Surveying Mass Murder
Soldiers of the U.S. Army (GIs) were among the first to scientifically deal with concentration camps upon their liberation when writing intelligence reports for the Psychological Warfare Division (PWD) of the Supreme Headquarters of the Allied Expeditionary Forces (SHAEF) or the Office for Strategic Services (OSS). The PWD and OSS teams consisted mostly—but not always—of GIs who had been trained at the Military Intelligence Training Camps “Camp Ritchie” and “Camp Sharpe” in Maryland and Pennsylvania. Many of these soldiers, known as Ritchie and Sharpe Boys, had been forced into exile from Germany and Austria as Jews and political opponents.
From 1942 on, they were trained in intelligence, interrogation techniques, close combat, photo interpretation, etc., a knowledge they used for the interrogation of POWs and the production of leaflets and radio broadcasts intended to destroy the morale of the Wehrmacht. When these teams eventually arrived at the recently liberated concentration camps in April 1945, they were often tasked with investigating the camps' history. Along with the memoirs of the camps’ survivors, these reports represent the first kind of “scientification” of the concentration camps. From the perspective of a sociology of knowledge, this research could be called a “third culture” of knowledge production—a knowledge production beyond the more individual literary or juristic evaluations, a social scientific, methodologically thoughtful investigation into a collective experience aiming at theoretically understanding the concentration camps.
In this talk, I want to focus on this early research on the camps before, while or immediately after liberation, i.e., before they were history. What was this type of “third culture” research on concentration camps? What methods and concepts did they use in their research? What were their findings, and how relevant are these reports for today’s research on concentration camps? Writing the history of their practice means writing the history of scientific and military resistance against the Nazi regime.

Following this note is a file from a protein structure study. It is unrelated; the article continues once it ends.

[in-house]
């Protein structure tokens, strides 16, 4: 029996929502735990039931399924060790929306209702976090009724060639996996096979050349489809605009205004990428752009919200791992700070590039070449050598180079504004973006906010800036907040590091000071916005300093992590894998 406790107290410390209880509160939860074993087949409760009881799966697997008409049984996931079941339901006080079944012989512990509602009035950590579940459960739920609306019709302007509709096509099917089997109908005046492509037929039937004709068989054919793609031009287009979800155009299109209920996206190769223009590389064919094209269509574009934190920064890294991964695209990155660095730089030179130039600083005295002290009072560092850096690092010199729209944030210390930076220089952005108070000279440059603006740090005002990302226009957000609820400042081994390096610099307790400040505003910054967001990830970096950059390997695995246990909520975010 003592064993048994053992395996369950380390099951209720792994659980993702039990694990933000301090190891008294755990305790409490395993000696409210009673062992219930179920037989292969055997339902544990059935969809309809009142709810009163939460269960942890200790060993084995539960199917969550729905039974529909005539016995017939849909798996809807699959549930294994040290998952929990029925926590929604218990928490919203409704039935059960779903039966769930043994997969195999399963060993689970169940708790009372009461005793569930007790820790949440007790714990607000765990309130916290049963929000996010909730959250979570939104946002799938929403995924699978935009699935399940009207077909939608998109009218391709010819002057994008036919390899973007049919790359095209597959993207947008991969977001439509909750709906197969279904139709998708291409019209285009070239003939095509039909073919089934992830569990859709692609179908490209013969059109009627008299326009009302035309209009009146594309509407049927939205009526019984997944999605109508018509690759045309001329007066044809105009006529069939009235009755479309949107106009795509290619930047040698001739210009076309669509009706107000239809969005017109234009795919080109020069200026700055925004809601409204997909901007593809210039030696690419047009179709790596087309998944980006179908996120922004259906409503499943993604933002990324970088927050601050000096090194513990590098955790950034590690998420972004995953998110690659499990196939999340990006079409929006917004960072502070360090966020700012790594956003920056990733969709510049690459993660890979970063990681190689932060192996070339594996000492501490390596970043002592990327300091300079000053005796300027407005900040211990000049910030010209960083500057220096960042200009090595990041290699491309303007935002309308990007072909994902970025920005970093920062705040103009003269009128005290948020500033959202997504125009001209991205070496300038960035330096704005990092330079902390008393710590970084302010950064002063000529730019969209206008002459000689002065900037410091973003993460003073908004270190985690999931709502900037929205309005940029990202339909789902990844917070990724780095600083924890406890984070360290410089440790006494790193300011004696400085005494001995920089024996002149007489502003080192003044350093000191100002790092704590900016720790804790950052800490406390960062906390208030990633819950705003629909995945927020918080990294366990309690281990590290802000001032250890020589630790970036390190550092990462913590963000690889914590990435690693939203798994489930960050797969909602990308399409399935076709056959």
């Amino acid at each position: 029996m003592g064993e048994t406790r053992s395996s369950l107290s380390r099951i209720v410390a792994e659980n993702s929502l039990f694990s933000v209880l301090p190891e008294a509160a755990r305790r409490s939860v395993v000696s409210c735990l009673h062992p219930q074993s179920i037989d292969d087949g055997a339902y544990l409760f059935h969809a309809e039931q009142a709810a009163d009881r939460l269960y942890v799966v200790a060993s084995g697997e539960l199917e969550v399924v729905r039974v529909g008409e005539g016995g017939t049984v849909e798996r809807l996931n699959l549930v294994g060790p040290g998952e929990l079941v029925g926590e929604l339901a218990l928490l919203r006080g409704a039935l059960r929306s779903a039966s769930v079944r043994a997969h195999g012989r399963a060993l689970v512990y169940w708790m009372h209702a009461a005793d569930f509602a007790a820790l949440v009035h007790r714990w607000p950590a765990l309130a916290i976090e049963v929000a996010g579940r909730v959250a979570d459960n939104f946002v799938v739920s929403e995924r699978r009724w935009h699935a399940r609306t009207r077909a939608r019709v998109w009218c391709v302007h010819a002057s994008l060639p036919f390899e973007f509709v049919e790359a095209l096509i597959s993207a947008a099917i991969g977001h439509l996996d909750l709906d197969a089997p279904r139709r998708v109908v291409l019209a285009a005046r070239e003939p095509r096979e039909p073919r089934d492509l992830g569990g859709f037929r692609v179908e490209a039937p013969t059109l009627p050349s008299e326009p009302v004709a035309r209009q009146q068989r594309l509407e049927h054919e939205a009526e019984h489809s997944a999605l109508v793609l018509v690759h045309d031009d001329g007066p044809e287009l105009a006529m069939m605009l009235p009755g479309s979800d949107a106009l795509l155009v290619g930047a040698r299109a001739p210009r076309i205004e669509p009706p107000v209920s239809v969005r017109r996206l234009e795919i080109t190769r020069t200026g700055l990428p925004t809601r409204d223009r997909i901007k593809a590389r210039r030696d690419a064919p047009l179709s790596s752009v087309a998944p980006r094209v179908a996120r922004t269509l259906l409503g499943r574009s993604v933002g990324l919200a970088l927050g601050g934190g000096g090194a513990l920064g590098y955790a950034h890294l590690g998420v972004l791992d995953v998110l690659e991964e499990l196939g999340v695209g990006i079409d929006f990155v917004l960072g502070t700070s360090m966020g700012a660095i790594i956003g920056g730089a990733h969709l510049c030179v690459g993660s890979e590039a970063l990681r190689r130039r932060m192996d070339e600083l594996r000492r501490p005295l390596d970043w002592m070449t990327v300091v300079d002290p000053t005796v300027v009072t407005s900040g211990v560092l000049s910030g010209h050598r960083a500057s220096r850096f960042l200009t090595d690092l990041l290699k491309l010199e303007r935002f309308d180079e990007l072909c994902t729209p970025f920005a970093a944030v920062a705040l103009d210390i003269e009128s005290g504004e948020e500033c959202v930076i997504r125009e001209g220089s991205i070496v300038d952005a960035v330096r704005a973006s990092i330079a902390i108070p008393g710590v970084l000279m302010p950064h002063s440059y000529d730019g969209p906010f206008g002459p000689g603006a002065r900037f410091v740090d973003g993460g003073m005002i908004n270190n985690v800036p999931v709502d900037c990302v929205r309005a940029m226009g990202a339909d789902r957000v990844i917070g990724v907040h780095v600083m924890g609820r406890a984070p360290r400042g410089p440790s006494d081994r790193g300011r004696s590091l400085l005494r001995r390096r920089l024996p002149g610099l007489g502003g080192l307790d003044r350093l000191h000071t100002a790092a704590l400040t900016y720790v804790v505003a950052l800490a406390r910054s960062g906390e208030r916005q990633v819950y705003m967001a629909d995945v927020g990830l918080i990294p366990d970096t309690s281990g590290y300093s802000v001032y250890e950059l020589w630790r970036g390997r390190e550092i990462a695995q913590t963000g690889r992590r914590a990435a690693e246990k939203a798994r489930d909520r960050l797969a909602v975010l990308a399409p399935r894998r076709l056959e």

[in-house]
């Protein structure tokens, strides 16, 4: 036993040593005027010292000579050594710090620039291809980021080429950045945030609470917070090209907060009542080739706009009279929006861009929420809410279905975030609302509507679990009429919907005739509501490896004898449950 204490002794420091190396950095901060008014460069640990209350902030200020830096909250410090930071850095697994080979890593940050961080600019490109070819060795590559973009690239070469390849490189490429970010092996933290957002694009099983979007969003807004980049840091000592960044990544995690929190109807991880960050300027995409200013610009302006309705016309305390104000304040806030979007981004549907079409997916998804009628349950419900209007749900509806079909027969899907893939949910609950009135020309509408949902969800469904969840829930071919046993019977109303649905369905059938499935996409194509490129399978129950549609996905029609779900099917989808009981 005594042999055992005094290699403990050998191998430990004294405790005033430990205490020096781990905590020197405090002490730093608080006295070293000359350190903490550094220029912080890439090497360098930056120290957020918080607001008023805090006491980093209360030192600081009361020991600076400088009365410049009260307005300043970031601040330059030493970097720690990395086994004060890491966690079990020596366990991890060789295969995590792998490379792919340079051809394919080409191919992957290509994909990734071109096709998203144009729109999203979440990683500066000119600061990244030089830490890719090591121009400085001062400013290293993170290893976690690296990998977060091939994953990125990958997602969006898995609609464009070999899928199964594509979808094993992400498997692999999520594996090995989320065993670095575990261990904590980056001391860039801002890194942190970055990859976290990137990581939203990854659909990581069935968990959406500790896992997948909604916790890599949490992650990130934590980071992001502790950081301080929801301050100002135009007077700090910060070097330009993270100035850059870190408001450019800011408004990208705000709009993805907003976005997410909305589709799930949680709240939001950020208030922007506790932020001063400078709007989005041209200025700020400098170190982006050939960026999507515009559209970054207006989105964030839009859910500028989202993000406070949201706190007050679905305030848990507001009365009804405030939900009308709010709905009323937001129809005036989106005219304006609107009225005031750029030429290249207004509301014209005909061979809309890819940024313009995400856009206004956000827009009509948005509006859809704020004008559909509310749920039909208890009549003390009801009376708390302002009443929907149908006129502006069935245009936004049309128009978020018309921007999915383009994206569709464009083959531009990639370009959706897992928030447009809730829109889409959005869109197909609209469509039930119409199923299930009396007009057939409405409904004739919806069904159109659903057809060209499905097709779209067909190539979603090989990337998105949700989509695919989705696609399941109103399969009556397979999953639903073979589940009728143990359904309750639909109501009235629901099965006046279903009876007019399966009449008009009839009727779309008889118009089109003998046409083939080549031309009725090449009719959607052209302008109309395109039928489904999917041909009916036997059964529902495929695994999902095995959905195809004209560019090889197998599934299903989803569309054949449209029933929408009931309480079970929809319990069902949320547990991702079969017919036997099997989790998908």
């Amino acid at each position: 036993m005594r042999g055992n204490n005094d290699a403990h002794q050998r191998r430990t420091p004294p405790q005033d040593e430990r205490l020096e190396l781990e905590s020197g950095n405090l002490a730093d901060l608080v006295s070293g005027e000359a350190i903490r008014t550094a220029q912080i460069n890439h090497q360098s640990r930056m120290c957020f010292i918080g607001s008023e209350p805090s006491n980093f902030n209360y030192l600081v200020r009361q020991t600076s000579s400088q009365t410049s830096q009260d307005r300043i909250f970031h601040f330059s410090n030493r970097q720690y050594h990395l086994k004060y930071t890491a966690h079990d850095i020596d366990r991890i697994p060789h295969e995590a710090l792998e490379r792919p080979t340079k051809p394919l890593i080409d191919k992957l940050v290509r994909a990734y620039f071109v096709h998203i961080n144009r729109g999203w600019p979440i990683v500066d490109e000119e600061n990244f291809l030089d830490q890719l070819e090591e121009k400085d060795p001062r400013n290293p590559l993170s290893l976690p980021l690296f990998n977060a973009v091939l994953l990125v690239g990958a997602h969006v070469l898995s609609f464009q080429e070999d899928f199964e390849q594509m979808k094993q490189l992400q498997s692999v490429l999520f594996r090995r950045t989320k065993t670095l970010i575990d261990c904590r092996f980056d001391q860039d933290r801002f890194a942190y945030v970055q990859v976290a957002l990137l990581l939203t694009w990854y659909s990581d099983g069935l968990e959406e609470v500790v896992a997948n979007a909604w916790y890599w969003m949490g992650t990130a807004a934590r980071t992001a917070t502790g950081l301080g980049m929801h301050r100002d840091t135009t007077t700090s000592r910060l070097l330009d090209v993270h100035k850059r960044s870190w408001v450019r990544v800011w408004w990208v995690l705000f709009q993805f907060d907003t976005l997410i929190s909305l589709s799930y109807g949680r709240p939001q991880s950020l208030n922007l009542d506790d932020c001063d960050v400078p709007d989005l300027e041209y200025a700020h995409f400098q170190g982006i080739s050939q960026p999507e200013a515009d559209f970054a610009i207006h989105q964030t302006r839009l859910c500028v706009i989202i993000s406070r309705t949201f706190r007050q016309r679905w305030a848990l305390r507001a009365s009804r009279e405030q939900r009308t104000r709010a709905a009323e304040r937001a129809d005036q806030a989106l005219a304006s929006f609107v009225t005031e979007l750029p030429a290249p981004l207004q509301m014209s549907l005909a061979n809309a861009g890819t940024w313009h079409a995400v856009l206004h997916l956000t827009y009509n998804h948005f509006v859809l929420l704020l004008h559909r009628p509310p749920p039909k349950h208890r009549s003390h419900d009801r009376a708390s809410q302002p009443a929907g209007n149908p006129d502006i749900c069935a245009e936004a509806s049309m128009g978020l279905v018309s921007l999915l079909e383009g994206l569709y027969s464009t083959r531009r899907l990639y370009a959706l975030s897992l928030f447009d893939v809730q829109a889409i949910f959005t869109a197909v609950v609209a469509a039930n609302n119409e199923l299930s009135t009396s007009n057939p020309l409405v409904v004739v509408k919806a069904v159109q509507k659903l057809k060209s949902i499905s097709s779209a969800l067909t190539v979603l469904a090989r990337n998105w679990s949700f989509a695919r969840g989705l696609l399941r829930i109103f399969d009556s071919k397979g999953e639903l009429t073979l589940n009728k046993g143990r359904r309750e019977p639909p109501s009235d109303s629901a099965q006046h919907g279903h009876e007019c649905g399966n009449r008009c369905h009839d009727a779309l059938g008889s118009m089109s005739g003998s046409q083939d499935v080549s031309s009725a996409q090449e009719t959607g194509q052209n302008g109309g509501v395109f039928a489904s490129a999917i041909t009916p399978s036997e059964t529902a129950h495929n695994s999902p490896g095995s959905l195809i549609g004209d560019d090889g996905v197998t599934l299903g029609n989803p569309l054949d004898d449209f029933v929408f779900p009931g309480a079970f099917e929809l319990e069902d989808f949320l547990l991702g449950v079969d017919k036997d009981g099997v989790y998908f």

Andreas Kranebitter, political scientist and sociologist, currently serves as the acting head of the Archive for the History of Sociology in Austria at the University of Graz and has most recently been appointed the new director of the Documentation Center of Austrian Resistance (DÖW) in Vienna. Recent publications include “Authoritarianism, Ambivalence, Ambiguity. The Life and Work of Else Frenkel-Brunswik” (editor of a Special Issue of “Serendipities. Journal for the Sociology and History of the Social Sciences”) and “Die Konstruktion von Kriminellen. Die Inhaftierung von “Berufsverbrechern” im KZ Mauthausen” (Vienna: new academic press; in preparation).
Organized by the Center for Holocaust & Genocide Studies and the Center for Austrian Studies. Presented with the Center for Jewish Studies.